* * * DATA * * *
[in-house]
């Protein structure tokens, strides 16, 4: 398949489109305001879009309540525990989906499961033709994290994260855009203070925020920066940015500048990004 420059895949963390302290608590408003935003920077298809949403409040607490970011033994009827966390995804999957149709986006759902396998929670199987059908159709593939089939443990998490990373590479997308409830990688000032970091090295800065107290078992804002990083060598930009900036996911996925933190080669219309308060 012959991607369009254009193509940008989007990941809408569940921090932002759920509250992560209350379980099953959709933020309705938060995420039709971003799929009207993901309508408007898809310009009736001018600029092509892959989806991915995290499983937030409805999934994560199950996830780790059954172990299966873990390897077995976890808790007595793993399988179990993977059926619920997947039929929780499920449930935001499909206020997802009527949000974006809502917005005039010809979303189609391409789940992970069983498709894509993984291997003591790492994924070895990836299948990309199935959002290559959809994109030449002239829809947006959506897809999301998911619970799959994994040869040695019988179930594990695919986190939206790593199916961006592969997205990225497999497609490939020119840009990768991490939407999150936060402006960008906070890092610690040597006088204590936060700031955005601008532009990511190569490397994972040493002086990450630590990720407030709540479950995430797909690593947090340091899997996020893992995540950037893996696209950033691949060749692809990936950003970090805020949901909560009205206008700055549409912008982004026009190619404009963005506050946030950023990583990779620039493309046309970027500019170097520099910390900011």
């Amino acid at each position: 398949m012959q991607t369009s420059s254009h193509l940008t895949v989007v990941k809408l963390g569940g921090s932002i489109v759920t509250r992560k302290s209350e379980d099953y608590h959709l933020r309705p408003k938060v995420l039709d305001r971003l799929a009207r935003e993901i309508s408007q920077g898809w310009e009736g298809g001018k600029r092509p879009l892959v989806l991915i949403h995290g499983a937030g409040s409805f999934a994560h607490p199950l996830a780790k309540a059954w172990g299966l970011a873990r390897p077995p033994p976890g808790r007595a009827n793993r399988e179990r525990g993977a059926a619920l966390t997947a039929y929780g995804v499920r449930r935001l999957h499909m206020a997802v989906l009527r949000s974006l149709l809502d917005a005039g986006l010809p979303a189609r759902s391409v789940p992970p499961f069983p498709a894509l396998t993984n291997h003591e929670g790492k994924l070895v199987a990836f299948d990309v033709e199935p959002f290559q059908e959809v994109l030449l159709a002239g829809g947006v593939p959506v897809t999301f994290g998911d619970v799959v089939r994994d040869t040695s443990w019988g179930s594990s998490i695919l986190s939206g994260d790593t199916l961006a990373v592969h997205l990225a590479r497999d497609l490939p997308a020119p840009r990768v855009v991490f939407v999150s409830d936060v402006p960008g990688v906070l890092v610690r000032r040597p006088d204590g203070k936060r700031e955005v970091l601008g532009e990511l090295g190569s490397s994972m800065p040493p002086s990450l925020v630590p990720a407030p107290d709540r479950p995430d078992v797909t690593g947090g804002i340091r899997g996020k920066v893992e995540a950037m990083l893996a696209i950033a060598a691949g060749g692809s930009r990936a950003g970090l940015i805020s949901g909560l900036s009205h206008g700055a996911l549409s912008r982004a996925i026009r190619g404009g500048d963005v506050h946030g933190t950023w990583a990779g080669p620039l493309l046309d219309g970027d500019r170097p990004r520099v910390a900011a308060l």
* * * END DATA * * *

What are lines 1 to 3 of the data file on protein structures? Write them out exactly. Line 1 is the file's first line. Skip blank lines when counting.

[in-house]
């Protein structure tokens, strides 16, 4: 398949489109305001879009309540525990989906499961033709994290994260855009203070925020920066940015500048990004 420059895949963390302290608590408003935003920077298809949403409040607490970011033994009827966390995804999957149709986006759902396998929670199987059908159709593939089939443990998490990373590479997308409830990688000032970091090295800065107290078992804002990083060598930009900036996911996925933190080669219309308060 012959991607369009254009193509940008989007990941809408569940921090932002759920509250992560209350379980099953959709933020309705938060995420039709971003799929009207993901309508408007898809310009009736001018600029092509892959989806991915995290499983937030409805999934994560199950996830780790059954172990299966873990390897077995976890808790007595793993399988179990993977059926619920997947039929929780499920449930935001499909206020997802009527949000974006809502917005005039010809979303189609391409789940992970069983498709894509993984291997003591790492994924070895990836299948990309199935959002290559959809994109030449002239829809947006959506897809999301998911619970799959994994040869040695019988179930594990695919986190939206790593199916961006592969997205990225497999497609490939020119840009990768991490939407999150936060402006960008906070890092610690040597006088204590936060700031955005601008532009990511190569490397994972040493002086990450630590990720407030709540479950995430797909690593947090340091899997996020893992995540950037893996696209950033691949060749692809990936950003970090805020949901909560009205206008700055549409912008982004026009190619404009963005506050946030950023990583990779620039493309046309970027500019170097520099910390900011």
């Amino acid at each position: 398949m012959q991607t369009s420059s254009h193509l940008t895949v989007v990941k809408l963390g569940g921090s932002i489109v759920t509250r992560k302290s209350e379980d099953y608590h959709l933020r309705p408003k938060v995420l039709d305001r971003l799929a009207r935003e993901i309508s408007q920077g898809w310009e009736g298809g001018k600029r092509p879009l892959v989806l991915i949403h995290g499983a937030g409040s409805f999934a994560h607490p199950l996830a780790k309540a059954w172990g299966l970011a873990r390897p077995p033994p976890g808790r007595a009827n793993r399988e179990r525990g993977a059926a619920l966390t997947a039929y929780g995804v499920r449930r935001l999957h499909m206020a997802v989906l009527r949000s974006l149709l809502d917005a005039g986006l010809p979303a189609r759902s391409v789940p992970p499961f069983p498709a894509l396998t993984n291997h003591e929670g790492k994924l070895v199987a990836f299948d990309v033709e199935p959002f290559q059908e959809v994109l030449l159709a002239g829809g947006v593939p959506v897809t999301f994290g998911d619970v799959v089939r994994d040869t040695s443990w019988g179930s594990s998490i695919l986190s939206g994260d790593t199916l961006a990373v592969h997205l990225a590479r497999d497609l490939p997308a020119p840009r990768v855009v991490f939407v999150s409830d936060v402006p960008g990688v906070l890092v610690r000032r040597p006088d204590g203070k936060r700031e955005v970091l601008g532009e990511l090295g190569s490397s994972m800065p040493p002086s990450l925020v630590p990720a407030p107290d709540r479950p995430d078992v797909t690593g947090g804002i340091r899997g996020k920066v893992e995540a950037m990083l893996a696209i950033a060598a691949g060749g692809s930009r990936a950003g970090l940015i805020s949901g909560l900036s009205h206008g700055a996911l549409s912008r982004a996925i026009r190619g404009g500048d963005v506050h946030g933190t950023w990583a990779g080669p620039l493309l046309d219309g970027d500019r170097p990004r520099v910390a900011a308060l």